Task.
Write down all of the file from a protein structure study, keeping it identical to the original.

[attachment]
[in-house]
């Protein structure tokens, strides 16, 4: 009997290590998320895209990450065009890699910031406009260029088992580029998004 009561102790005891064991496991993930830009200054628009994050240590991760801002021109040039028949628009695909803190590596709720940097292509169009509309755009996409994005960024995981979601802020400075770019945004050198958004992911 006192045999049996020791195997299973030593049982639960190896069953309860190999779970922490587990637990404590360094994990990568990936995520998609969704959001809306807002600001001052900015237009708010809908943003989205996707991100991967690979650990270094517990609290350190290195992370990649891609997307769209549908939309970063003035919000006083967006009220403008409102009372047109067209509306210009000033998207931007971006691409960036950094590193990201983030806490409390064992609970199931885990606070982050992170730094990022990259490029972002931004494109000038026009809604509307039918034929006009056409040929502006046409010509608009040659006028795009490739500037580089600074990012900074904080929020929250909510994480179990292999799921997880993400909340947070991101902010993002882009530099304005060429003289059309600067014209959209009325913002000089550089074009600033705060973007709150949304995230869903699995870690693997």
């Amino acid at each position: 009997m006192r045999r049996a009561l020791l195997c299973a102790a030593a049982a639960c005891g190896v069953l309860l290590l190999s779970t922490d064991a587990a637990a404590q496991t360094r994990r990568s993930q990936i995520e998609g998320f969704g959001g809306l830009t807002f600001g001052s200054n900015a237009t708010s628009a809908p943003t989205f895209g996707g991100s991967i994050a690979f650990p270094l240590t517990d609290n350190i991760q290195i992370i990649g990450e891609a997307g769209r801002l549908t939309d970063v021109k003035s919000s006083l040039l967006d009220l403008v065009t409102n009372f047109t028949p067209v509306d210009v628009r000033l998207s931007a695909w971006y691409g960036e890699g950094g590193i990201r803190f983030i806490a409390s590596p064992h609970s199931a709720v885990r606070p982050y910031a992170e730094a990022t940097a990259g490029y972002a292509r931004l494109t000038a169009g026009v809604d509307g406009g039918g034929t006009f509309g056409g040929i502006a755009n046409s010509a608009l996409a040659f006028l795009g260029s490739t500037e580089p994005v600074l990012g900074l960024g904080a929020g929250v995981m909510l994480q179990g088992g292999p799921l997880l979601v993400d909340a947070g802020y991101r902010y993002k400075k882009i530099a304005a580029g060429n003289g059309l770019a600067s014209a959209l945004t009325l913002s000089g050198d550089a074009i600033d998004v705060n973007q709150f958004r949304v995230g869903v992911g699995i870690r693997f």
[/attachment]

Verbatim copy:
[in-house]
């Protein structure tokens, strides 16, 4: 009997290590998320895209990450065009890699910031406009260029088992580029998004 009561102790005891064991496991993930830009200054628009994050240590991760801002021109040039028949628009695909803190590596709720940097292509169009509309755009996409994005960024995981979601802020400075770019945004050198958004992911 006192045999049996020791195997299973030593049982639960190896069953309860190999779970922490587990637990404590360094994990990568990936995520998609969704959001809306807002600001001052900015237009708010809908943003989205996707991100991967690979650990270094517990609290350190290195992370990649891609997307769209549908939309970063003035919000006083967006009220403008409102009372047109067209509306210009000033998207931007971006691409960036950094590193990201983030806490409390064992609970199931885990606070982050992170730094990022990259490029972002931004494109000038026009809604509307039918034929006009056409040929502006046409010509608009040659006028795009490739500037580089600074990012900074904080929020929250909510994480179990292999799921997880993400909340947070991101902010993002882009530099304005060429003289059309600067014209959209009325913002000089550089074009600033705060973007709150949304995230869903699995870690693997």
């Amino acid at each position: 009997m006192r045999r049996a009561l020791l195997c299973a102790a030593a049982a639960c005891g190896v069953l309860l290590l190999s779970t922490d064991a587990a637990a404590q496991t360094r994990r990568s993930q990936i995520e998609g998320f969704g959001g809306l830009t807002f600001g001052s200054n900015a237009t708010s628009a809908p943003t989205f895209g996707g991100s991967i994050a690979f650990p270094l240590t517990d609290n350190i991760q290195i992370i990649g990450e891609a997307g769209r801002l549908t939309d970063v021109k003035s919000s006083l040039l967006d009220l403008v065009t409102n009372f047109t028949p067209v509306d210009v628009r000033l998207s931007a695909w971006y691409g960036e890699g950094g590193i990201r803190f983030i806490a409390s590596p064992h609970s199931a709720v885990r606070p982050y910031a992170e730094a990022t940097a990259g490029y972002a292509r931004l494109t000038a169009g026009v809604d509307g406009g039918g034929t006009f509309g056409g040929i502006a755009n046409s010509a608009l996409a040659f006028l795009g260029s490739t500037e580089p994005v600074l990012g900074l960024g904080a929020g929250v995981m909510l994480q179990g088992g292999p799921l997880l979601v993400d909340a947070g802020y991101r902010y993002k400075k882009i530099a304005a580029g060429n003289g059309l770019a600067s014209a959209l945004t009325l913002s000089g050198d550089a074009i600033d998004v705060n973007q709150f958004r949304v995230g869903v992911g699995i870690r693997f």